Now with family close at hand, Ouellette and his wife live on a farm, have a training facility close by and breed and raise horses. “I’ve got five broodmares,” Ouellette said.

Winner’s circle appearances are far less frequent today than they were 20 years ago, but on Friday Luc showed up with Hava Kadabra, a veteran trotter that he pointed down the road in typical Ouellette style while shaking the lines in the stretch to get home at Mohawk. Hava Kadabra is owned by Ray Gingras and trained and driven by Luc. There was some form of irony as today Ray’s son Yannick is pretty much living the same life on the racetrack that Luc Ouellette did 20 years ago.

Generally what you do defines who you are and for quite some time Luc Ouellette was known as the leading catch-driver in the sport. “I had the fire in my belly,” said Ouellette. “But what’s the difference if you’re seventh or ninth in the standings. It stopped mattering to me.”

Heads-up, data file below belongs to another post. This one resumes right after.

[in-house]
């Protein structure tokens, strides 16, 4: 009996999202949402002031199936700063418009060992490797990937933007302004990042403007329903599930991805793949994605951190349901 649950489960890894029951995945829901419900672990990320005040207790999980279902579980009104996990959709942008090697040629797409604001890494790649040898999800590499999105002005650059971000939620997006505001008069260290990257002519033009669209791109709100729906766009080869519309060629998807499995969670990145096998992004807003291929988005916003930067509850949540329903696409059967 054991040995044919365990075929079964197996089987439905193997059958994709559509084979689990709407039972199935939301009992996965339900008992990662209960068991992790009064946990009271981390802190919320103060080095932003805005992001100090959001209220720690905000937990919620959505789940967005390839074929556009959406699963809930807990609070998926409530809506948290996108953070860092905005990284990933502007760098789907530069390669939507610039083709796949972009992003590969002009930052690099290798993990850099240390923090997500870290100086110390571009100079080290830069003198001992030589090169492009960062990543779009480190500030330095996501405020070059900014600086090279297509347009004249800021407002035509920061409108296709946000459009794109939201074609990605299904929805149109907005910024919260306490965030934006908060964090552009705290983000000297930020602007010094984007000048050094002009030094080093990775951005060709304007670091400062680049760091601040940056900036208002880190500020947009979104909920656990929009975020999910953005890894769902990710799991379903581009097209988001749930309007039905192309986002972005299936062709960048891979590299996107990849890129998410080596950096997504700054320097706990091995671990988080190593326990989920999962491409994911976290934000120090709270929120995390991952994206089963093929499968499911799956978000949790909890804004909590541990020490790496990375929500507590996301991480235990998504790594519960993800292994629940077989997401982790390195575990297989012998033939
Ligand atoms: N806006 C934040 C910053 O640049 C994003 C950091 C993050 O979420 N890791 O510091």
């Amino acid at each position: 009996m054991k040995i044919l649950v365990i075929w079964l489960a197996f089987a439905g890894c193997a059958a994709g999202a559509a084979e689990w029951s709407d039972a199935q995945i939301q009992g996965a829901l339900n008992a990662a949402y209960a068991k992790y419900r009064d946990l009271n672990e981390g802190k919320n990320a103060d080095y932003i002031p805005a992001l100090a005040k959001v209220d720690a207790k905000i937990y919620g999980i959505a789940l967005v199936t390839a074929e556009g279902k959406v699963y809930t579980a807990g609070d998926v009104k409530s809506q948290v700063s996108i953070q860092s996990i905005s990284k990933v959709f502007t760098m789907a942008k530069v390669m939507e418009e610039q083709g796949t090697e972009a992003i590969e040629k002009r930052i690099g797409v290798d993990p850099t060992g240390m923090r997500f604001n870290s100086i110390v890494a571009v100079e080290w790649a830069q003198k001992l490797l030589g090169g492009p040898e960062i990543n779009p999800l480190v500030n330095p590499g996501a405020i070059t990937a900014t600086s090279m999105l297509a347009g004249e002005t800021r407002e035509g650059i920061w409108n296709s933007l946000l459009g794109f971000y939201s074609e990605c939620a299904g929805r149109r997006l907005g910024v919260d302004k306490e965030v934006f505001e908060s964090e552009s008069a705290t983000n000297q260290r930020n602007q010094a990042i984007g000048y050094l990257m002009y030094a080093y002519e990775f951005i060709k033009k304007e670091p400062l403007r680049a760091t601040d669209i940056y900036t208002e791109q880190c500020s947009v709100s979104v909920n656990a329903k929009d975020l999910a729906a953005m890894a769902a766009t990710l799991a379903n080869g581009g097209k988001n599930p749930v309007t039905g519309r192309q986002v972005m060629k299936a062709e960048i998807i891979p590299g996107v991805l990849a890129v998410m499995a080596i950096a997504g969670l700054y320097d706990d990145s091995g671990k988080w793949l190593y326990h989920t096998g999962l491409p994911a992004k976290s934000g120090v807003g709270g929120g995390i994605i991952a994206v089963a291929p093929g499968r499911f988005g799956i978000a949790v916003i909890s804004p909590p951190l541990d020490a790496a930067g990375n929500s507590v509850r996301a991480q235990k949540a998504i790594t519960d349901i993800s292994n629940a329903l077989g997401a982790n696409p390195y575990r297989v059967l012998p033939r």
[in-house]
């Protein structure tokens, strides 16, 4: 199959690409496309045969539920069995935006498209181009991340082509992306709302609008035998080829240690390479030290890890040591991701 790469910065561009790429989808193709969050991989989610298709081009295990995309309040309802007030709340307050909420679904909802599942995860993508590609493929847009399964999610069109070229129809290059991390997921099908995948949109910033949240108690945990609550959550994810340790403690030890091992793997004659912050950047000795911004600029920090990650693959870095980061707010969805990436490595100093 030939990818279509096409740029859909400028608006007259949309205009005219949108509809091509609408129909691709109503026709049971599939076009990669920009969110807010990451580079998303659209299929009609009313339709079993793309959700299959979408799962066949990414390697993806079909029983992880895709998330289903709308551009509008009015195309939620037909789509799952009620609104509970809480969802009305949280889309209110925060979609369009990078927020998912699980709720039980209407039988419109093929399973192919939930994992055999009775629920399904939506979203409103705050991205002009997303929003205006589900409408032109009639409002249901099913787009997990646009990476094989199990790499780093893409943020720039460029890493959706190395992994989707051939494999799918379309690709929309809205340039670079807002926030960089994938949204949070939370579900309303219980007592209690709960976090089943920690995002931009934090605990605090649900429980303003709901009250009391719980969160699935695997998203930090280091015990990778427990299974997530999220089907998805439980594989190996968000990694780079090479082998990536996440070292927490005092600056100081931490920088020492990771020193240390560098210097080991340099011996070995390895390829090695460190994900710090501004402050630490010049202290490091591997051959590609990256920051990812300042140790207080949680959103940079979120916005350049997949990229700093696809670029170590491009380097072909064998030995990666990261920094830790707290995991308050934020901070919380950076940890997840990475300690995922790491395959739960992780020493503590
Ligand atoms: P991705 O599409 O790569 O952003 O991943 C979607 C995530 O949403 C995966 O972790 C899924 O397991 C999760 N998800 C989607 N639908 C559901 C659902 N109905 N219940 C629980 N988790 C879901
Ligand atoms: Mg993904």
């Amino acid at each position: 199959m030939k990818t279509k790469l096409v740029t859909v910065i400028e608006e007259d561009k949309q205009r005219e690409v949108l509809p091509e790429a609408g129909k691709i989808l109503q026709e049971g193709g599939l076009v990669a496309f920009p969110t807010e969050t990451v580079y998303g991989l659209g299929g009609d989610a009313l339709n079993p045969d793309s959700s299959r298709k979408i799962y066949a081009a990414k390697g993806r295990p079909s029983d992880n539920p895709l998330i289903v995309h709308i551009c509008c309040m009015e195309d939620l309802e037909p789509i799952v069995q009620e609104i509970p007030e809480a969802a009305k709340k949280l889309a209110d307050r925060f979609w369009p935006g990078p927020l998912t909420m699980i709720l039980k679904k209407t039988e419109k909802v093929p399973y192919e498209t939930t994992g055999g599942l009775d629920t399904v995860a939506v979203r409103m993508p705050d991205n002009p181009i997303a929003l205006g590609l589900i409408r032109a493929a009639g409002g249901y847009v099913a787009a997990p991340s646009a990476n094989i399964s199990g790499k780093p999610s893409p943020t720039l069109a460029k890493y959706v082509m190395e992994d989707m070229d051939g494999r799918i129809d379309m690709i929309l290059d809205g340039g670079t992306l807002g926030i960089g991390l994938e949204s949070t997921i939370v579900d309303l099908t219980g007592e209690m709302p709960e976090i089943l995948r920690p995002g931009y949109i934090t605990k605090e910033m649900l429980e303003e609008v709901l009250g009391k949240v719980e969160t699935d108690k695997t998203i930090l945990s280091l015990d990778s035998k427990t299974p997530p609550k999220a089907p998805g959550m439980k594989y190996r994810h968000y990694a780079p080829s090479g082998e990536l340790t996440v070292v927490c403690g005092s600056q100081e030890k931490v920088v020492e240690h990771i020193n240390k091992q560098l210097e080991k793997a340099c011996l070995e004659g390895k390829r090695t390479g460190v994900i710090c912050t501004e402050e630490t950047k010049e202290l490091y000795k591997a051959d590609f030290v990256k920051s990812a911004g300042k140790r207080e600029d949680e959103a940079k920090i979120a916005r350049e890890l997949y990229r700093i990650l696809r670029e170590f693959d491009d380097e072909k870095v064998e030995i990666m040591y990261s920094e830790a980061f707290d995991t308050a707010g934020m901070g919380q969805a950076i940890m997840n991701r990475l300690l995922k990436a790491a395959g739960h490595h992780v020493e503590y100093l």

For Ouellette, being number one at home was far more important to him than missing that life to be number one on the racetrack. His bright young daughter recently spoke at her school on the subject of life on the farm. “They asked her to write about something that was special to her,” said Ouellette. “She wrote about how great it was to grow up on a farm.”

Some 20 years from his peak as a driver, the playing field may have changed slightly, but Ouellette still seems to be at the top of his game.